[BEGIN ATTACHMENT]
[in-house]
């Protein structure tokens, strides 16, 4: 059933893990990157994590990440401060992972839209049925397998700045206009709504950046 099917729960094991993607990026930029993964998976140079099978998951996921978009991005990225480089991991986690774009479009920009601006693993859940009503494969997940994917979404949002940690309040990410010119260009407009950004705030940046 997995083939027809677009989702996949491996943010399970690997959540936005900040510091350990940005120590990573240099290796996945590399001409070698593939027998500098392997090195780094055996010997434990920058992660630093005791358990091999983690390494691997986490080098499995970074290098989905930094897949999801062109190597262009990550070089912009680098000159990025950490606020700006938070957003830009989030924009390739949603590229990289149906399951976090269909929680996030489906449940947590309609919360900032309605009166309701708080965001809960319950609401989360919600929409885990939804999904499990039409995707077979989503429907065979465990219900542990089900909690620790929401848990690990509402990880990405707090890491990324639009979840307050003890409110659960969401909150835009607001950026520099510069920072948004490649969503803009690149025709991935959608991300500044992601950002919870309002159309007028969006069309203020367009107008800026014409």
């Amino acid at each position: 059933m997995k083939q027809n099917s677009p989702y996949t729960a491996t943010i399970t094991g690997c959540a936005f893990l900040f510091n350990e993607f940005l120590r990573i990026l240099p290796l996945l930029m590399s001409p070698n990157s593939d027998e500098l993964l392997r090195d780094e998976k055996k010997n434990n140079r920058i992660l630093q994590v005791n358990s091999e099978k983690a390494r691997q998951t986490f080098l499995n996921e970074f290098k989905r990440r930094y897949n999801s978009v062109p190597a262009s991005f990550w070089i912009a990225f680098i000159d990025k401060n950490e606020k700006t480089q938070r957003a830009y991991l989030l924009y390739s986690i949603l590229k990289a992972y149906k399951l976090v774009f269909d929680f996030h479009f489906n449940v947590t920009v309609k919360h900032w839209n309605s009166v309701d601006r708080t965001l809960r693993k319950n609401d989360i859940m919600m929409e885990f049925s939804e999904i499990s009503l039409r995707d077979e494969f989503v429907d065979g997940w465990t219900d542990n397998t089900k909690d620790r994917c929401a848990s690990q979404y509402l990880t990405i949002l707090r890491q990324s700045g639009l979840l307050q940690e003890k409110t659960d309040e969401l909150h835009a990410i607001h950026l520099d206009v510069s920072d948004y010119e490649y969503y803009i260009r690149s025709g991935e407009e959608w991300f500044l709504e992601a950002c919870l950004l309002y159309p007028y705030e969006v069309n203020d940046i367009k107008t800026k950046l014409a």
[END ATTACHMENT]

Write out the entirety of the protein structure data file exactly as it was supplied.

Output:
[in-house]
């Protein structure tokens, strides 16, 4: 059933893990990157994590990440401060992972839209049925397998700045206009709504950046 099917729960094991993607990026930029993964998976140079099978998951996921978009991005990225480089991991986690774009479009920009601006693993859940009503494969997940994917979404949002940690309040990410010119260009407009950004705030940046 997995083939027809677009989702996949491996943010399970690997959540936005900040510091350990940005120590990573240099290796996945590399001409070698593939027998500098392997090195780094055996010997434990920058992660630093005791358990091999983690390494691997986490080098499995970074290098989905930094897949999801062109190597262009990550070089912009680098000159990025950490606020700006938070957003830009989030924009390739949603590229990289149906399951976090269909929680996030489906449940947590309609919360900032309605009166309701708080965001809960319950609401989360919600929409885990939804999904499990039409995707077979989503429907065979465990219900542990089900909690620790929401848990690990509402990880990405707090890491990324639009979840307050003890409110659960969401909150835009607001950026520099510069920072948004490649969503803009690149025709991935959608991300500044992601950002919870309002159309007028969006069309203020367009107008800026014409």
């Amino acid at each position: 059933m997995k083939q027809n099917s677009p989702y996949t729960a491996t943010i399970t094991g690997c959540a936005f893990l900040f510091n350990e993607f940005l120590r990573i990026l240099p290796l996945l930029m590399s001409p070698n990157s593939d027998e500098l993964l392997r090195d780094e998976k055996k010997n434990n140079r920058i992660l630093q994590v005791n358990s091999e099978k983690a390494r691997q998951t986490f080098l499995n996921e970074f290098k989905r990440r930094y897949n999801s978009v062109p190597a262009s991005f990550w070089i912009a990225f680098i000159d990025k401060n950490e606020k700006t480089q938070r957003a830009y991991l989030l924009y390739s986690i949603l590229k990289a992972y149906k399951l976090v774009f269909d929680f996030h479009f489906n449940v947590t920009v309609k919360h900032w839209n309605s009166v309701d601006r708080t965001l809960r693993k319950n609401d989360i859940m919600m929409e885990f049925s939804e999904i499990s009503l039409r995707d077979e494969f989503v429907d065979g997940w465990t219900d542990n397998t089900k909690d620790r994917c929401a848990s690990q979404y509402l990880t990405i949002l707090r890491q990324s700045g639009l979840l307050q940690e003890k409110t659960d309040e969401l909150h835009a990410i607001h950026l520099d206009v510069s920072d948004y010119e490649y969503y803009i260009r690149s025709g991935e407009e959608w991300f500044l709504e992601a950002c919870l950004l309002y159309p007028y705030e969006v069309n203020d940046i367009k107008t800026k950046l014409a």